Hi, so I loved this book, thanks for reading.
I know reviews don’t work that way, so I’ll try harder.
Without sounding like a Lily Maxton fangirl, she was the reason I was looking forward to this book. I’ve read two of her books in the Townsend series and adored them, so I felt in moderately safe hands. And now, ‘moderately safe hands’ feels lacking. I loved A Lady’s Desire.
The premise is that Winifred Wakefield has been widowed and she goes to live with her husband’s relatives, which includes her former best friend, Lady Sarah Lark. The friendship fell apart after Win married because that was when Sarah realized how she felt about Win. And now, they are living together trying to figure out how to be around each other now that their friendship is broken.
What I loved most is that the book shows how friendships between queer women can be complicated because when we discuss romantic relationships, so many of the things we mention as important are things that make up a strong friendship. And if you add a society where you have no examples that your feelings for your friend could be something other than platonic, how do you parse out what exactly is happening? Maxton navigates that so well in A Lady’s Desire. Sarah makes a mess of it, Win is confused, Sarah is confused, and it felt so natural.
Add to that the discussion of the role of upper class women in Regency Britain. Win had to marry because her family’s financial situation was precarious. As a widow living on the kindness of her husband’s uncle, she knows that she has to find a new husband because there is no other security offered to her. And Sarah has resisted the pressure to marry for years, but what she wants does not match her parents’ expectations for her. I don’t want to spoil things, but the novella explores how these women are unprepared for a world outside the privileged one they’ve inhabited, how in some ways they are only fit for marriage.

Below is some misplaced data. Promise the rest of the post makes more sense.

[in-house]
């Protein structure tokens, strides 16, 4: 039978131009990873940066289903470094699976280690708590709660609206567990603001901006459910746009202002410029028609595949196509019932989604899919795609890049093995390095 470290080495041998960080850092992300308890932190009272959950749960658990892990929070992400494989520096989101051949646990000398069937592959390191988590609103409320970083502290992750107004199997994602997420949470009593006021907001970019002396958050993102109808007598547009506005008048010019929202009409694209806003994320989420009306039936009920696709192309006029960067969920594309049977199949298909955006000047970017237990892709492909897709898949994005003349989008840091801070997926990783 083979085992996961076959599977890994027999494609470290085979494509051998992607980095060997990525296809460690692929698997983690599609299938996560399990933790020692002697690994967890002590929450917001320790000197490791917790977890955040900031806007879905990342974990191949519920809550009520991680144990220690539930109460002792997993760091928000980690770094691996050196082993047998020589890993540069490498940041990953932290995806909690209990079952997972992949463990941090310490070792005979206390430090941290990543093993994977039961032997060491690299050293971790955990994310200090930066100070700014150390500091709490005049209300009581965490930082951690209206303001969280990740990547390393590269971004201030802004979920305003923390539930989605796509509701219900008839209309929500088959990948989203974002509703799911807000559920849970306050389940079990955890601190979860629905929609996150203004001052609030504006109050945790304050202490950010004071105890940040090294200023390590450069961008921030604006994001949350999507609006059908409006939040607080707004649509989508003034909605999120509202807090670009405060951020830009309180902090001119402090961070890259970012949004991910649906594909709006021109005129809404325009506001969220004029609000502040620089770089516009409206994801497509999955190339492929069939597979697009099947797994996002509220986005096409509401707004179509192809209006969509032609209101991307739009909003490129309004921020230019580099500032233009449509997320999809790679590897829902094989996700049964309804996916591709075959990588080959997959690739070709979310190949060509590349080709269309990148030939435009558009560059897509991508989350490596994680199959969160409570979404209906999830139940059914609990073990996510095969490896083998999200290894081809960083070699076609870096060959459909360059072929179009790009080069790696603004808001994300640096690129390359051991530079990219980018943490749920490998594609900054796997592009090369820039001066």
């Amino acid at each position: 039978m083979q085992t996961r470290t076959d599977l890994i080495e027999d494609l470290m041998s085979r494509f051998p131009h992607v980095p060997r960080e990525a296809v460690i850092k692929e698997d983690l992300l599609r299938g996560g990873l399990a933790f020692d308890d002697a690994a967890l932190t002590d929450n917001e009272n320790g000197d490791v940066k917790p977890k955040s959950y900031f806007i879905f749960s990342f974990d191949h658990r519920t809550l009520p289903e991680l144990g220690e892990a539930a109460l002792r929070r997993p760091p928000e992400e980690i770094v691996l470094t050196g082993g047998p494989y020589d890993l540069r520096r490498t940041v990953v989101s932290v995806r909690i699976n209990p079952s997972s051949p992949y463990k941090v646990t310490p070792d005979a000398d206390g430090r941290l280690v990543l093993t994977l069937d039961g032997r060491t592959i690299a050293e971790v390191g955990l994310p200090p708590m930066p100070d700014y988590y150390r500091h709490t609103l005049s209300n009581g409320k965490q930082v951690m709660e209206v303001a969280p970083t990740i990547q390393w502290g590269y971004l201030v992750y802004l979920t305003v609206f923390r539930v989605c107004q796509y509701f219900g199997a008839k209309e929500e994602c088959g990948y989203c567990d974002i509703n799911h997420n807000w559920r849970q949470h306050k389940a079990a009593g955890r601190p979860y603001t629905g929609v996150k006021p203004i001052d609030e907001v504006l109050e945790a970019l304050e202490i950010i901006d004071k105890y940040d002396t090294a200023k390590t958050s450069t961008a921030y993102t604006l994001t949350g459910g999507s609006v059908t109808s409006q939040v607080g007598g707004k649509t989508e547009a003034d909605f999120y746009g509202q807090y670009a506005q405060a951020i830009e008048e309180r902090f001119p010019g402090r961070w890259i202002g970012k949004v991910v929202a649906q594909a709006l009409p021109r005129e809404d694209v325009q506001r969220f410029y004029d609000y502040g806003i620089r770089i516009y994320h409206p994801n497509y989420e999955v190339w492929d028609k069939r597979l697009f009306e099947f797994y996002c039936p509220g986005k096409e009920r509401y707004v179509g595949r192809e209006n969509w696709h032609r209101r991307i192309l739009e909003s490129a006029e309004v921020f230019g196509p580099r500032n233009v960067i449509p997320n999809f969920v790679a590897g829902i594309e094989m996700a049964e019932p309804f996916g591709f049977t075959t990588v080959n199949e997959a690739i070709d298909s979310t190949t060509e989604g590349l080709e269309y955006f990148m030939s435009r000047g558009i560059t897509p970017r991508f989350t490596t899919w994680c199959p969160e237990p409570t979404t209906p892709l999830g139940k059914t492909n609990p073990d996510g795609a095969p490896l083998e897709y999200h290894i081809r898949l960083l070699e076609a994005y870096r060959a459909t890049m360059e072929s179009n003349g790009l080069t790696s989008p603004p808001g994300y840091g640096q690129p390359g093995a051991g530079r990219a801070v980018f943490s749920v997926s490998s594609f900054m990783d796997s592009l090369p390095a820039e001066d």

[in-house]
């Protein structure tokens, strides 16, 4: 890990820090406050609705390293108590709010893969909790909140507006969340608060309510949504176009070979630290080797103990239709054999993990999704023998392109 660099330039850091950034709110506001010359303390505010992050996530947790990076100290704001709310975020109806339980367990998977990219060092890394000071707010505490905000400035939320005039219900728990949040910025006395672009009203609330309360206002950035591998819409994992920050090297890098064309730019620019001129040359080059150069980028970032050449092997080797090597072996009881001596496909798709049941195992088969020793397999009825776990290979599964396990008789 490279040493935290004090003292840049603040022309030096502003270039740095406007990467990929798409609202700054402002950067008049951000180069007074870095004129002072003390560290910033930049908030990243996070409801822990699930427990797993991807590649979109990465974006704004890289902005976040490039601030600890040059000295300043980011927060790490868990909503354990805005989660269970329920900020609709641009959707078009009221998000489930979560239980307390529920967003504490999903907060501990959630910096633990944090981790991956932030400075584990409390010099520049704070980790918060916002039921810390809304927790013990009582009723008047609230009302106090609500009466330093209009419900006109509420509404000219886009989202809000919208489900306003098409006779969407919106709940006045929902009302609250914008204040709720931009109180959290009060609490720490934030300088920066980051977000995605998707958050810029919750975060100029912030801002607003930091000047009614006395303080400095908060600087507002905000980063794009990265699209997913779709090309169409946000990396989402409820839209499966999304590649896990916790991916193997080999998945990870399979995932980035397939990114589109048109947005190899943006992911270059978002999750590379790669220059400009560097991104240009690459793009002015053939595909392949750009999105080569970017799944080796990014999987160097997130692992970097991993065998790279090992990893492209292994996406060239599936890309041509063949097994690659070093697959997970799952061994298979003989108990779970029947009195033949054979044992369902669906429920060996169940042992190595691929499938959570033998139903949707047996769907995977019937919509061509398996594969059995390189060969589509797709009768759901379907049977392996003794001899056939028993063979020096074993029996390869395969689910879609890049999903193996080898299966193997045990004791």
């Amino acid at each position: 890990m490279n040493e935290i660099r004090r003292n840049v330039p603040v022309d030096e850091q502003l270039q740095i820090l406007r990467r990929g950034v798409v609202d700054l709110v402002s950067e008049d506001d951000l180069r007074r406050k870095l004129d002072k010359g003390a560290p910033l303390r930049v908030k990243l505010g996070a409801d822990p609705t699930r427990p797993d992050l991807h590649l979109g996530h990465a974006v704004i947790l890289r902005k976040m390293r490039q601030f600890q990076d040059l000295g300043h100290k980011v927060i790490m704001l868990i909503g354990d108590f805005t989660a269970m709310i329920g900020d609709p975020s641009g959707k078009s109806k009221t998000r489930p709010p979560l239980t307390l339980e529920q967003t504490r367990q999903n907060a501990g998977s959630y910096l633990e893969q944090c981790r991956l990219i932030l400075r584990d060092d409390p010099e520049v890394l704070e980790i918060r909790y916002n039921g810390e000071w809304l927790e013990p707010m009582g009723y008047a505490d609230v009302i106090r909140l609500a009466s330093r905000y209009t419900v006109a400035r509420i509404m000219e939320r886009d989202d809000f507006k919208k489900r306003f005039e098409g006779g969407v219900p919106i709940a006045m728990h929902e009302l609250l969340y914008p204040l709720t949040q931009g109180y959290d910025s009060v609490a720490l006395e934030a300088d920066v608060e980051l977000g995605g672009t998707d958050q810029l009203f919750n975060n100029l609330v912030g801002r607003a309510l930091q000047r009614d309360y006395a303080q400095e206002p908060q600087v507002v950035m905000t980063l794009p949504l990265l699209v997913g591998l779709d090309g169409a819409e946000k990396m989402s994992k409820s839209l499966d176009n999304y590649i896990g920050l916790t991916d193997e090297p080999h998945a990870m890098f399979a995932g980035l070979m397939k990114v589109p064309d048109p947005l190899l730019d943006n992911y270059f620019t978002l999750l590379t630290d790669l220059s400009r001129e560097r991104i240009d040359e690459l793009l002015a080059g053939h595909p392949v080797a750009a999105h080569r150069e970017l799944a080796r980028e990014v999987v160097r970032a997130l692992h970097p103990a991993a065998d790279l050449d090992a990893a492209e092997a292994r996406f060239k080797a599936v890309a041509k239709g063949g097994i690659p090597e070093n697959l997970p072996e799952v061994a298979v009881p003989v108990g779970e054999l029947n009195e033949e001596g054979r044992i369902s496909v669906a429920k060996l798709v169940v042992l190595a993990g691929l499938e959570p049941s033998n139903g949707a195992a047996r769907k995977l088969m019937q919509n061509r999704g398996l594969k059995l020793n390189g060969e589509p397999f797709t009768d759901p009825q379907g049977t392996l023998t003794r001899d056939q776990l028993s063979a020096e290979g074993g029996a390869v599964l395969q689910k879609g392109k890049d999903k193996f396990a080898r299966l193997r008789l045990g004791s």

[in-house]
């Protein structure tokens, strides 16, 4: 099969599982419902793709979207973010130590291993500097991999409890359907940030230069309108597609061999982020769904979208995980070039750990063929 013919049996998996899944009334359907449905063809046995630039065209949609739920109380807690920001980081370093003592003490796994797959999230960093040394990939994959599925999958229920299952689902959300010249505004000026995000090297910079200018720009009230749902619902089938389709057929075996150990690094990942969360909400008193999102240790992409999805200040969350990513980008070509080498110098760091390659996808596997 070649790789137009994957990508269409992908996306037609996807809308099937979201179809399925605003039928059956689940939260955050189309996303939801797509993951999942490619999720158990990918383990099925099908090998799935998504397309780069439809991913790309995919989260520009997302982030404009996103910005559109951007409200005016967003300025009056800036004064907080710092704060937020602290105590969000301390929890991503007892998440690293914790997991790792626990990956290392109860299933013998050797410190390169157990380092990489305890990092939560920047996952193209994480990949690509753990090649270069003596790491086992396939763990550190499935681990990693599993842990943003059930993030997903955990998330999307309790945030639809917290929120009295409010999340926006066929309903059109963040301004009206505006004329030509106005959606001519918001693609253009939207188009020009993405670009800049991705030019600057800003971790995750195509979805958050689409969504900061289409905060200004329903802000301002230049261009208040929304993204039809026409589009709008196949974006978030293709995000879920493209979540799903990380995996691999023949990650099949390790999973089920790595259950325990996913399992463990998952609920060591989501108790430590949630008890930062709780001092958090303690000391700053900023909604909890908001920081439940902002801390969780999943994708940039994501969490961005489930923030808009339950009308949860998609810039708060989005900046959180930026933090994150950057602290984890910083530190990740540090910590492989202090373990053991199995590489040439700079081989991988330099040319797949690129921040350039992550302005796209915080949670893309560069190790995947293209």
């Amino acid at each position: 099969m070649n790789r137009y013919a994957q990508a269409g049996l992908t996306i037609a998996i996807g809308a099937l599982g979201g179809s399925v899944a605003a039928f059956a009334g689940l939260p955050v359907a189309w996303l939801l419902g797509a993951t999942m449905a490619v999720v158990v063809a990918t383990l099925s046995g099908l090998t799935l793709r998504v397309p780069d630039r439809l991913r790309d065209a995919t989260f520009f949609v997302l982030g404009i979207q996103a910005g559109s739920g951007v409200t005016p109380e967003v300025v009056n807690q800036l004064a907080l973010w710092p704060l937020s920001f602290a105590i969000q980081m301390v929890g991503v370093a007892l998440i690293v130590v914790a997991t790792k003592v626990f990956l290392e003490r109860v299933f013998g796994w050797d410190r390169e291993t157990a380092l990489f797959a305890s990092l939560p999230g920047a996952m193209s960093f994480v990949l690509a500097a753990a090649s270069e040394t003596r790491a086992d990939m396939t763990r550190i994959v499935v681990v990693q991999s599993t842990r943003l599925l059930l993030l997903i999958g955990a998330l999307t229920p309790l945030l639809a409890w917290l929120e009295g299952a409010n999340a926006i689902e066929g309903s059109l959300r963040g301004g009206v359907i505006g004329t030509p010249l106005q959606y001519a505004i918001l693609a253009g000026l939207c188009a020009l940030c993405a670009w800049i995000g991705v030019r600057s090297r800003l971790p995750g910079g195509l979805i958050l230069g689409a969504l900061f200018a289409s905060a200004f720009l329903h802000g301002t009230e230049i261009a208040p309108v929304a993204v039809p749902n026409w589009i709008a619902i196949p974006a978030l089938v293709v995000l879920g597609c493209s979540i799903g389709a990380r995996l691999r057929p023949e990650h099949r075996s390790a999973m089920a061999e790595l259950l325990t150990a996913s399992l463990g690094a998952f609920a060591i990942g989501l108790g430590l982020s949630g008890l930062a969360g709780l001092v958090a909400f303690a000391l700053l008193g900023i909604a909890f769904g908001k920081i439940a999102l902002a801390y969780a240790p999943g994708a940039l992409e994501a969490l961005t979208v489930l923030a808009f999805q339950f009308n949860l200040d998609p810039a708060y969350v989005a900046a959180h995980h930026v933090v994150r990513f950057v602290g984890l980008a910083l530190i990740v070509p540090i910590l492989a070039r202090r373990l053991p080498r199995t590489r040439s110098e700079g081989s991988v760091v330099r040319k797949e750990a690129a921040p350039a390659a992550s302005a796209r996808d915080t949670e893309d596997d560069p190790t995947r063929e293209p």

And in some ways, this book feels like Maxton was listening in on private conversations I’ve had about what I want in a historical now, and the sort of f/f historical romance I want to read. But no one’s a botanist or geologist, so she didn’t listen in on that conversation. There’s a strong exploration of power dynamics, queer relationships, and a world that ignores relationships between queer women. I’m sort of in love.
I want to say more, but spoilers. But when you read it, please come find me because I have at least two more things I want to discuss.
Here’s my complaint, though: it could have been longer. I could have read more of Win and Sarah in a novel-length story, but this is not to say that it needed to be longer, just that I would have really enjoyed it. And really, I want Maxton to write more f/f because this was probably my favorite f/f romance this year. (I’m debating if this was my favorite historical this year, the other contender is also a Maxton; so there you go, I’m probably a fangirl.)
Content warnings: familial rejection, maybe a hint of homophobia (but not really)